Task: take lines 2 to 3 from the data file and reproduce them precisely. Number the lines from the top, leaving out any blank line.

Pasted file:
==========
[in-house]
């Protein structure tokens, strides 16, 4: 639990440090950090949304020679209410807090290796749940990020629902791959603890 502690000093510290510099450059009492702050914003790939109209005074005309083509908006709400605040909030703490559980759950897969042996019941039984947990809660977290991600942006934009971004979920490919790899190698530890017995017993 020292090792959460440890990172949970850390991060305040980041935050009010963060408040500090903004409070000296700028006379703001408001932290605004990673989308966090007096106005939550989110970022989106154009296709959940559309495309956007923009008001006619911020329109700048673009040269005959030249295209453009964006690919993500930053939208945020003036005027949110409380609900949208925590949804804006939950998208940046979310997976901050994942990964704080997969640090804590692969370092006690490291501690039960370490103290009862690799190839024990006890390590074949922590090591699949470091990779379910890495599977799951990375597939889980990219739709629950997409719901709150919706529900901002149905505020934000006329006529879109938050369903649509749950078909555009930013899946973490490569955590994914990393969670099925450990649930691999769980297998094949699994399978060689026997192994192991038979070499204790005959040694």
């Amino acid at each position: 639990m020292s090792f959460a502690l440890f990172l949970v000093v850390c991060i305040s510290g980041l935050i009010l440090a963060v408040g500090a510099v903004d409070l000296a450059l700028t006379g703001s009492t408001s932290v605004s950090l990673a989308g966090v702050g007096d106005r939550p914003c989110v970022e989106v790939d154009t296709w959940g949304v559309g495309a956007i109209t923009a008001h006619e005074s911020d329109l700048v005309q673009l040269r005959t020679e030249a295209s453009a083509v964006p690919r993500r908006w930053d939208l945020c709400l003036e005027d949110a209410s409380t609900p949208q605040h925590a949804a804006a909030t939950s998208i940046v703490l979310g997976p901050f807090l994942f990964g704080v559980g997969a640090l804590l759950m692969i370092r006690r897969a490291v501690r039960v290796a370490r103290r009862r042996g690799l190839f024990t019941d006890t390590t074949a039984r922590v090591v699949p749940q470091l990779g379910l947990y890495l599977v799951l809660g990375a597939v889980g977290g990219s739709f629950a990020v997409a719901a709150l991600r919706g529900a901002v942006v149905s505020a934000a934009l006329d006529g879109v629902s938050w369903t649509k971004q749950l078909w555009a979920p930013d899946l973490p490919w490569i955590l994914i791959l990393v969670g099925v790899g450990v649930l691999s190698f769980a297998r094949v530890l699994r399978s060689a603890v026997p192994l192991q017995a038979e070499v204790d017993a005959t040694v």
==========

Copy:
């Protein structure tokens, strides 16, 4: 639990440090950090949304020679209410807090290796749940990020629902791959603890 502690000093510290510099450059009492702050914003790939109209005074005309083509908006709400605040909030703490559980759950897969042996019941039984947990809660977290991600942006934009971004979920490919790899190698530890017995017993 020292090792959460440890990172949970850390991060305040980041935050009010963060408040500090903004409070000296700028006379703001408001932290605004990673989308966090007096106005939550989110970022989106154009296709959940559309495309956007923009008001006619911020329109700048673009040269005959030249295209453009964006690919993500930053939208945020003036005027949110409380609900949208925590949804804006939950998208940046979310997976901050994942990964704080997969640090804590692969370092006690490291501690039960370490103290009862690799190839024990006890390590074949922590090591699949470091990779379910890495599977799951990375597939889980990219739709629950997409719901709150919706529900901002149905505020934000006329006529879109938050369903649509749950078909555009930013899946973490490569955590994914990393969670099925450990649930691999769980297998094949699994399978060689026997192994192991038979070499204790005959040694």
């Amino acid at each position: 639990m020292s090792f959460a502690l440890f990172l949970v000093v850390c991060i305040s510290g980041l935050i009010l440090a963060v408040g500090a510099v903004d409070l000296a450059l700028t006379g703001s009492t408001s932290v605004s950090l990673a989308g966090v702050g007096d106005r939550p914003c989110v970022e989106v790939d154009t296709w959940g949304v559309g495309a956007i109209t923009a008001h006619e005074s911020d329109l700048v005309q673009l040269r005959t020679e030249a295209s453009a083509v964006p690919r993500r908006w930053d939208l945020c709400l003036e005027d949110a209410s409380t609900p949208q605040h925590a949804a804006a909030t939950s998208i940046v703490l979310g997976p901050f807090l994942f990964g704080v559980g997969a640090l804590l759950m692969i370092r006690r897969a490291v501690r039960v290796a370490r103290r009862r042996g690799l190839f024990t019941d006890t390590t074949a039984r922590v090591v699949p749940q470091l990779g379910l947990y890495l599977v799951l809660g990375a597939v889980g977290g990219s739709f629950a990020v997409a719901a709150l991600r919706g529900a901002v942006v149905s505020a934000a934009l006329d006529g879109v629902s938050w369903t649509k971004q749950l078909w555009a979920p930013d899946l973490p490919w490569i955590l994914i791959l990393v969670g099925v790899g450990v649930l691999s190698f769980a297998r094949v530890l699994r399978s060689a603890v026997p192994l192991q017995a038979e070499v204790d017993a005959t040694v």